FedEx air currently operates a fleet of approximately 73 DC-10 (-10 and -30 freighters variants) brought up to the MD10 configuration and 60 MD-11 effectively making the MD-10/-11 family the largest aircraft type in its fleet (excluding the little known Cessna 208 Cargomaster ).The 73 MD-10 comprises 18 MD-10-30F equipped with General Electric CF6-50C2 engines and 58 MD-10-10F equipped with General Electric CF6-6D engines.

During FedEx overnight peak global hub operation, it is not uncommon to encounter one third of the entire MD-xx fleet in the air simultaneously. The operational patterns were for the MD-11 to conduct flights as long as Anchorage-Shanghai in 9 hours 18 minutes and Memphis-Sao Paulo in 8 hours 49 minutes. FedEx also operates the type on segments as short as 55 minutes. The MD-10 seems to operate double the amount of flights conducted by the MD-11. However its longest segment is on par with the MD-11 capability; Shannon-Atlanta in 8 hours and 6 minutes. But again MD-10 also conducts very short (37 minutes) flights between Chicago and Indianapolis.

Additional regulatory statistics gave us more insight into FedEx use of both aircraft type by sampling actual data reported by the operator.

The Seattle-Oakland flight (671 miles distance, duration 96 min) saw MD-10-10F carry 137,508 lbs payload, the MD-10-30F 170,575 lbs and MD-11F 201,104 lbs.

The Memphis-Guadalajara flight (1,288 miles distance in approximately 145 minutes duration) was done by MD-10-10F carrying a 139,370 lbs payload, the MD-10-30F 172,692 lbs and the MD-11F 194,755 lbs (including 77 lbs of mail).

The Anchorage-Tokyo flight (3,433 miles distance and 412 minutes duration) was conducted by the MD-10-10F with a 138,809 lbs payload, while the MD-11F carried 194,209 lbs.

Finally for better referencing, the 4,558 miles long Paris/Memphis flight done in 533 minutes average using the MD-11F saw 194,764 lbs payload including 263 pounds of mail. We compared it to the brand new Boeing 777 Freighters acquired by FedEx which carried 235,830 lbs payload (247,000 lbs is the design maximum payload) in 525 minutes.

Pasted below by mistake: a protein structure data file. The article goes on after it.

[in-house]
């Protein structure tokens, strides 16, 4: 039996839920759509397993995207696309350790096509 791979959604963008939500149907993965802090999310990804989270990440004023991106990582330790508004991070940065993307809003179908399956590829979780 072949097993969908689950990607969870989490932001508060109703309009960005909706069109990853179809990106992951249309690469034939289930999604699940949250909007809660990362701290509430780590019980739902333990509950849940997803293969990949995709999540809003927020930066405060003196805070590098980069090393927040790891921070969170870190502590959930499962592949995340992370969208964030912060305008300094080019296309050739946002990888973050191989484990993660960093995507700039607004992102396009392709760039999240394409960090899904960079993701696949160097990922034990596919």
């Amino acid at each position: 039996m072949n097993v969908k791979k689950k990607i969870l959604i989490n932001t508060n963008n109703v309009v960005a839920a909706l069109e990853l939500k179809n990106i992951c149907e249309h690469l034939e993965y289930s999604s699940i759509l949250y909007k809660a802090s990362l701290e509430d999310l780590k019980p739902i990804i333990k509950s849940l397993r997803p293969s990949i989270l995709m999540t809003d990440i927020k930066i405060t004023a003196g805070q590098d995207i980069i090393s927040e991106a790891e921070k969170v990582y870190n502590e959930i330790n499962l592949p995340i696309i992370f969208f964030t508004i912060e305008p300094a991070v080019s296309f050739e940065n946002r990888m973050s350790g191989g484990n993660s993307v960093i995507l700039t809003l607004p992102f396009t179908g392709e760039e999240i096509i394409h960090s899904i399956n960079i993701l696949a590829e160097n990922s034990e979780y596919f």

In all, the operational data from MD-10-10F, MD-10-30F and MD-11F showed average payload values of 138,562 lbs, 171,633 lbs and 196,208 lbs respectively. Comparing operational data with Boeing MD-10 design data of 143,500 lbs (at 2,300 miles) for the MD-10-10F, 180,000 lbs (at 4,255 miles) for the MD-10-30F and 201,851 lbs (at 4,600 miles) for the MD-11F gives the following insight:

-FedEx has no qualms about using their largest aircraft at maximum payload on very short flight legs. This seems counter intuitive as the resulting increase in number of airframe cycles automatically shorten the airframe useful life.

-The very high load factor seen on these aircraft (0.99629 !!! is observed on a MD-11F linking Seattle to Oakland) although shocking, is symptomatic of the FedEx successful operation with large economies of scale being realized on hub-to-hub transport.

-The observed performance range of the MD-10-10F seems to indicate higher value than advertised by Boeing.

The MD-10 program is another example of 1970’s era aircraft design generating very high cargo revenues more than 40 years after first introduction. Previously we saw how Southern Air was able to build a sustainable low cost Aircraft Crew Maintenance and Insurance (ACMI) cargo airline mainly using Boeing 747-200 operating in the 100 tonnes market segment. FedEx highly integrated hub-to-hub system has seemingly been designed to uniquely leverage on the DC-10 family of aircraft specific main deck and lower deck configuration, a versatile combination of palettes, LD-3 containers and bulk cargo that maximize utilization of space as observed by the 0.99 load factor value.

Air international printed version August 2007 ‘King of cargo’

The Avionics Handbook. Gordon Sandell ‘McDonnell Douglas MD-11 Avionics systems’